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Cough. 2012 Oct 1;8(1):7. doi: 10.1186/1745-9974-8-7.

Antitussive effects of the peripherally restricted GABAB receptor agonist lesogaberan in guinea pigs: comparison to baclofen and other GABAB receptor-selective agonists.

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Johns Hopkins Asthma and Allergy Center, 5501 Hopkins Bayview Circle, Baltimore, Maryland, 21224, USA.



Gastroesophageal reflux disease (GERD) is a common cause of chronic cough. Both acid and nonacid reflux is thought to play a role in the initiation of coughing and cough hypersensitivity. The GABAB receptor agonist lesogaberan was developed as a peripherally restricted anti-reflux therapy that reduces the frequency of transient lower esophageal sphincter relaxations (TLESR; the major cause of reflux) in animals and in patients with GERD. GABAB receptor agonists have also been shown to possess antitussive effects in patients and in animals independent of their effects on TLESR, suggesting that lesogaberan may be a promising treatment for chronic cough.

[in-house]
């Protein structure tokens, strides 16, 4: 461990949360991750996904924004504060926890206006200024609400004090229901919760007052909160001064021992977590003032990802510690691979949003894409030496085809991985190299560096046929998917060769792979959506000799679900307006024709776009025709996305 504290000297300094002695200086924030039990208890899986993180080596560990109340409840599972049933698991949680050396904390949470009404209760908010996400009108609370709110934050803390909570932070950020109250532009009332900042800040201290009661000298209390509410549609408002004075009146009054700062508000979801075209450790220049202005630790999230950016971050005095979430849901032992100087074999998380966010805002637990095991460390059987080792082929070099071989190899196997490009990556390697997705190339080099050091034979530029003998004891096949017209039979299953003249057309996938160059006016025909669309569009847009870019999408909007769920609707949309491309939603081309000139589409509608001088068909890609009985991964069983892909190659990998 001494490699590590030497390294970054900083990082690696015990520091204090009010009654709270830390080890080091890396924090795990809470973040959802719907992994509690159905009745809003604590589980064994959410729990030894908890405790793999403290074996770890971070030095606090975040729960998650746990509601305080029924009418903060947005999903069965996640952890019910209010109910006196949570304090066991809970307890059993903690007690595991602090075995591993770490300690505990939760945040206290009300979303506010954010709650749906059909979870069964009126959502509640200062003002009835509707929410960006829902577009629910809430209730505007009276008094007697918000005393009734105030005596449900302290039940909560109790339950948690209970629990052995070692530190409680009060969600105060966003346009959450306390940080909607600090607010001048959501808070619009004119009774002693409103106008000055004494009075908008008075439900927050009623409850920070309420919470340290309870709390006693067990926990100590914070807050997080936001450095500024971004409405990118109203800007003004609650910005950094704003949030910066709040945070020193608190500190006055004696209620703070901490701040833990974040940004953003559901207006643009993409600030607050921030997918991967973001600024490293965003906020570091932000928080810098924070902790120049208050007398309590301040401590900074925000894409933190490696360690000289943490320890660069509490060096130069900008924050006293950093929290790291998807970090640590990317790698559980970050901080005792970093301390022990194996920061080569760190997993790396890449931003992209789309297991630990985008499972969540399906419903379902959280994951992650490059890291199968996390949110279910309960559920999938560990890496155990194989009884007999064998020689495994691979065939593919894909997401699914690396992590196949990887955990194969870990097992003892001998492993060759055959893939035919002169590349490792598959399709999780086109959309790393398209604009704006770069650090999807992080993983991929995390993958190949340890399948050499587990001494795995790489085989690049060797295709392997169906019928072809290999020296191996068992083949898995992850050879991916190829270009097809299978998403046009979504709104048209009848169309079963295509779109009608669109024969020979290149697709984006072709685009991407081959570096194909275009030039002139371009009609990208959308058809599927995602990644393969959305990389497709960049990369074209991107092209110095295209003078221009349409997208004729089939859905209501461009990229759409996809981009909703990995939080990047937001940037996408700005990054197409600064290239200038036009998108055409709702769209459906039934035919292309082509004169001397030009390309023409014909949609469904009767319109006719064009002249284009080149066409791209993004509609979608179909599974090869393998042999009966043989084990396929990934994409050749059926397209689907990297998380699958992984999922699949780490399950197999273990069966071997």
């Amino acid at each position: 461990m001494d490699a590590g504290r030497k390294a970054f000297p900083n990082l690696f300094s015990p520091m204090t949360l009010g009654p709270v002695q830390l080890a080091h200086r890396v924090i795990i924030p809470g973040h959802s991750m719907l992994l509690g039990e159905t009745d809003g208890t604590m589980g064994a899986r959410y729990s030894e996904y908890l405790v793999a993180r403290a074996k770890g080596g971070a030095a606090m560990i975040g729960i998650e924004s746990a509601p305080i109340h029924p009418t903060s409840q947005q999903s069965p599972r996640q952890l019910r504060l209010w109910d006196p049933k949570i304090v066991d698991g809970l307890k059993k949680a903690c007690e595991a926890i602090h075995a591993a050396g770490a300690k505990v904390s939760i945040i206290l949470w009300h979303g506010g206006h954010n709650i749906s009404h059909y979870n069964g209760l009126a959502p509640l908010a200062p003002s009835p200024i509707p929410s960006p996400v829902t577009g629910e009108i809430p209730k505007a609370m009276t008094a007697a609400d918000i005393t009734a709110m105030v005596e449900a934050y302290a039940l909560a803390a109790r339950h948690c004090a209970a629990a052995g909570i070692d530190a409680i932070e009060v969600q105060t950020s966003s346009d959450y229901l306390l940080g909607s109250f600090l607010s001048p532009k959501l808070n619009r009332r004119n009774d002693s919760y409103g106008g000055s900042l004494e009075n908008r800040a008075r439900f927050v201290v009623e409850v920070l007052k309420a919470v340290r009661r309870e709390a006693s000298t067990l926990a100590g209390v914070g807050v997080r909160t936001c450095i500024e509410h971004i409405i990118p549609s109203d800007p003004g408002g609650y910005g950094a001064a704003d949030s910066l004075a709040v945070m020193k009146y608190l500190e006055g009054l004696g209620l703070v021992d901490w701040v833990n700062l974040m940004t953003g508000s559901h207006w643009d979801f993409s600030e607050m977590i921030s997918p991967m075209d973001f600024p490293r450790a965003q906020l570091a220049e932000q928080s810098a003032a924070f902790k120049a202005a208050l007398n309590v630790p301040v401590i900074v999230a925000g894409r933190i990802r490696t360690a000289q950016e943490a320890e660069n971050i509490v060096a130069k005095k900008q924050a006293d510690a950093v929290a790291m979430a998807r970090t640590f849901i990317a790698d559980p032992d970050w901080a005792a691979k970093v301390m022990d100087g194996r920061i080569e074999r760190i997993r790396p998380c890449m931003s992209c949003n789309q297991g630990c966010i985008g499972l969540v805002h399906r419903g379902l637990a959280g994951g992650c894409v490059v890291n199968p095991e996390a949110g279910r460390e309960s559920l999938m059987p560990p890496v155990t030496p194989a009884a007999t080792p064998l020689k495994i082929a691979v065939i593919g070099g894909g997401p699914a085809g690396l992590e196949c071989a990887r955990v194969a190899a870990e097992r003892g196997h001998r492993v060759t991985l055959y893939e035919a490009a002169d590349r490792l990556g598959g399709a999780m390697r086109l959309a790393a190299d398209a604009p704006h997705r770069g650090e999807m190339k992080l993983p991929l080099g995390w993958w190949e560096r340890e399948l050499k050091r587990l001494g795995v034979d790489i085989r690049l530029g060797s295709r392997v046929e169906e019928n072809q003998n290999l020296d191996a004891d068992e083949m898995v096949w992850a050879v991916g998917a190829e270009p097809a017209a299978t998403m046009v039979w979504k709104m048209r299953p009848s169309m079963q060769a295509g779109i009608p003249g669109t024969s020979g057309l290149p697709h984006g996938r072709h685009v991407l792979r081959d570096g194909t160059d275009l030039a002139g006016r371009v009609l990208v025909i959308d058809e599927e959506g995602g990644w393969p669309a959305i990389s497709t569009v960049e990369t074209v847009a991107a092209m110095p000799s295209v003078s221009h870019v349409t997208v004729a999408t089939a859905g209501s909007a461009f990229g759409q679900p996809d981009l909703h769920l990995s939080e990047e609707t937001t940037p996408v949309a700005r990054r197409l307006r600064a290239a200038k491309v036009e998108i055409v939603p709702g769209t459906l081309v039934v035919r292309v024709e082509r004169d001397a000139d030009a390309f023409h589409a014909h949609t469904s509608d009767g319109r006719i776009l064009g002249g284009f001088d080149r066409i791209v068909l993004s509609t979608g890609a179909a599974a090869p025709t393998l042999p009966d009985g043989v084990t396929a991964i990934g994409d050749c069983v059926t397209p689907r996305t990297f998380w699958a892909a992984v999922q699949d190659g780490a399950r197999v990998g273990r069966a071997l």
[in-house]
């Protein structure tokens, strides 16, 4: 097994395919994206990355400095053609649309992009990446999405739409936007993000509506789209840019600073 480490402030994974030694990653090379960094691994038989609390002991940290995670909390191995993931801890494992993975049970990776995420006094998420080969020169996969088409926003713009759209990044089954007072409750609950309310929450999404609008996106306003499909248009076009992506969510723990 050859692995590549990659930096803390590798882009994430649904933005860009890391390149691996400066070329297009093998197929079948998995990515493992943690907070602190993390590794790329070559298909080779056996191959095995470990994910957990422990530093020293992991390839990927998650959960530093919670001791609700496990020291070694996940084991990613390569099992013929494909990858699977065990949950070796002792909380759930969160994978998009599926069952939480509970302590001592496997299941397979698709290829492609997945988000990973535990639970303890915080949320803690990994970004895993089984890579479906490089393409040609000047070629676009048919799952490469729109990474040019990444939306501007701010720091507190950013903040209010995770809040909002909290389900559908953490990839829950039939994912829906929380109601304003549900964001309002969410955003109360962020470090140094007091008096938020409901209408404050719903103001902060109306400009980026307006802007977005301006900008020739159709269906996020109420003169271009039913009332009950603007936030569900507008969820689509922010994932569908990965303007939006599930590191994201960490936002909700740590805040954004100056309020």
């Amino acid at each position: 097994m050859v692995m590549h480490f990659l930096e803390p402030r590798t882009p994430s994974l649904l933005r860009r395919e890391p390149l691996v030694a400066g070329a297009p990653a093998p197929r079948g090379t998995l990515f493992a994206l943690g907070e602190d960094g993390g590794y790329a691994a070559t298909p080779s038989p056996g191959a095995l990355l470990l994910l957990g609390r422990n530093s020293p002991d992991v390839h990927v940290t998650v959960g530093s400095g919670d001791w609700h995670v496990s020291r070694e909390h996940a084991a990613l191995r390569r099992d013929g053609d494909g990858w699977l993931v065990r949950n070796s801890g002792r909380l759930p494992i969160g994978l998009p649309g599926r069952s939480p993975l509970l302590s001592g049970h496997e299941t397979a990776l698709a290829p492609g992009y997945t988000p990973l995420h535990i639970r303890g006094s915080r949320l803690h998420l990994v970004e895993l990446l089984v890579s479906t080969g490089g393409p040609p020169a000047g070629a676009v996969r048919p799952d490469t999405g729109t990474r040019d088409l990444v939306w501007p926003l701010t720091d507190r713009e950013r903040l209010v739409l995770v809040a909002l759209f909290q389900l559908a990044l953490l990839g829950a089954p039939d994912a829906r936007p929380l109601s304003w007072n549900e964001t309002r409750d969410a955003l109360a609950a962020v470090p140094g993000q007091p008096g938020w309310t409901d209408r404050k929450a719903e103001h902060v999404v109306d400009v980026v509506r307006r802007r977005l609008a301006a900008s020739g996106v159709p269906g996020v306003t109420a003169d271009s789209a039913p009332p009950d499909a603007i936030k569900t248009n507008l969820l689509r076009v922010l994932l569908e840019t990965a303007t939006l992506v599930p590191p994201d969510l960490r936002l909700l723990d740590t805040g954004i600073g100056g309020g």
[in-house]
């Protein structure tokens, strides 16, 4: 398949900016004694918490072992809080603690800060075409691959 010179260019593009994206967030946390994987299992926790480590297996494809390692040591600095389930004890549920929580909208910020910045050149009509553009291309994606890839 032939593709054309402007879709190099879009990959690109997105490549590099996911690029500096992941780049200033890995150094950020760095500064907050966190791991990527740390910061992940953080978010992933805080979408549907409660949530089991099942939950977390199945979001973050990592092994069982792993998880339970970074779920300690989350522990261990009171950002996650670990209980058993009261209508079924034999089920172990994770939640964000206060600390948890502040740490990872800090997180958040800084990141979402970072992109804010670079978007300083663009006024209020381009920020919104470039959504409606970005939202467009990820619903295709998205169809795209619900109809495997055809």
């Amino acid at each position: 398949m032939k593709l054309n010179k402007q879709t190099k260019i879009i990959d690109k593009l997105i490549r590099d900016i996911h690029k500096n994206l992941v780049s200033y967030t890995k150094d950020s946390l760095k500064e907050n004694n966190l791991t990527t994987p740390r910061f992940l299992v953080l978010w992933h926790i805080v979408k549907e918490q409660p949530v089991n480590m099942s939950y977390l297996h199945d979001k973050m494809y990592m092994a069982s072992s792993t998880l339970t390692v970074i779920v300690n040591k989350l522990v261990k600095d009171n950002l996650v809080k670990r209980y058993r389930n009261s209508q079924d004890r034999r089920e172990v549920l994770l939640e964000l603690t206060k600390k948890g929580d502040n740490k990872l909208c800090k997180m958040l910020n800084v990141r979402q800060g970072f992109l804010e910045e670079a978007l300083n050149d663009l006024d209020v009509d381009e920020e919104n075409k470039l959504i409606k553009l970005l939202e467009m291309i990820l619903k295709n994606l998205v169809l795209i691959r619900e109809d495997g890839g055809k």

We have assessed the direct antitussive effects of lesogaberan (AZD3355). The effects of other GABAB receptor agonists were also determined. Coughing was evoked in awake guinea pigs using aerosol challenges with citric acid.


Lesogaberan dose-dependently inhibited citric acid evoked coughing in guinea pigs. Comparable effects of the GABAB receptor agonists baclofen and 3-aminopropylphosphinic acid (3-APPiA) on cough were also observed. Baclofen produced obvious signs of sedation and respiratory depression. By contrast, both lesogaberan and 3-APPiA (both inactivated centrally by GABA transporters) were devoid of sedative effects and did not alter respiratory rate.


Together, the data suggest that lesogaberan and related GABAB receptor agonists may hold promise as safe and effective antitussive agents largely devoid of CNS side effects.

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